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Emotionally-Laden Classroom Experiences Across Curricula: Trigger & Content Warnings

The Simmons University Center for Excellence in Teaching's Guide to Facilitating Emotionally-Laden Classroom Experiences Across Curricula: Resources for Teaching

Materials from the CET 2017 Lunchtime Dialogue presented by Shari Robinson-Lynk (Professor of Practice, School of Social Work): 

Trigger and Content Warnings: Balancing Student Mental Health with Course Learning Outcomes and Academic Freedom

Defining Trigger and Content Warnings

DEFINING TW & CW:
NOTE:  This is the presenter, Shari Johnson's working definition

Warning (preparing) students through a statement (written or verbal) students for the possibility of content (images, readings/words (i.e. history, case studies/vignettes), sounds, experiences, etc. that may “trigger” (cause) a traumatic (either immediate or delayed) response.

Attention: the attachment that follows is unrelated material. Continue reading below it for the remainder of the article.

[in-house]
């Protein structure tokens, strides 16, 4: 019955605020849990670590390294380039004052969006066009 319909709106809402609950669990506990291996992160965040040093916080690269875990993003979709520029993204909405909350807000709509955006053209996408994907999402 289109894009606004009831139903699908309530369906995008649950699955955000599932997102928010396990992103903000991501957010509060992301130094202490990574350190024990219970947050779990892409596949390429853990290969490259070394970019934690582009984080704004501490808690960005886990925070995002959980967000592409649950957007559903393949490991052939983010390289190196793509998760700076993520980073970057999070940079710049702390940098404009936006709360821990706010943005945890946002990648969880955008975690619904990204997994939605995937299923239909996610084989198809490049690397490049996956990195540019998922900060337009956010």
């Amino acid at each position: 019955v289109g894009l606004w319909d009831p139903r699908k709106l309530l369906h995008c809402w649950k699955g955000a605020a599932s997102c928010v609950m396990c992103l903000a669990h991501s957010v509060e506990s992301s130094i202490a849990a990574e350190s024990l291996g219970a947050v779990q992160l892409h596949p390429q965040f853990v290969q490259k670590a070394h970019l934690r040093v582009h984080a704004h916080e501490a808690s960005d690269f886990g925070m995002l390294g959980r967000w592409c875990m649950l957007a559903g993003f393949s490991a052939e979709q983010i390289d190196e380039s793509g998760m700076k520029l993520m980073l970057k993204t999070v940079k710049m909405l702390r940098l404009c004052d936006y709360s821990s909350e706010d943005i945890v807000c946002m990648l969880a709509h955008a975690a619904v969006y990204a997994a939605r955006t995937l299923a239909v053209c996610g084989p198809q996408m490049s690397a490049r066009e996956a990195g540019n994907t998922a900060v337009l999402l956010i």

Things to think about

DISCUSSION PROMPTS:

  • Do you address TW & CW in your classes before it occurs?
    • If yes, why & how?
    • If no, why not?
  • How do you respond when students are triggered after it occurs?
  • Mute/block the image?
  • Address it? How?
  • Ignore it? Why?
  • Other reactions?
  • How do you see TW & CW influencing your academic freedom in the classroom?
  • Do you view this influence as positive?  If so, why/how?
  • Do you view this influence as a challenge?  If so, why/how?
  • How do you see TW & CW affecting your course learning outcomes?
  • Do you view this as a positive affect?  If so, why/how?
  • Do you view this as a negative affect?  If so, why/how?
  • Do you consider TW & CW to be an accommodation issue?
  • Why?
  • Why, not?
  • With the current focus on students & free-speech, do you believe faculty can be triggered?
    • Has this ever happened to you?  What was your experience?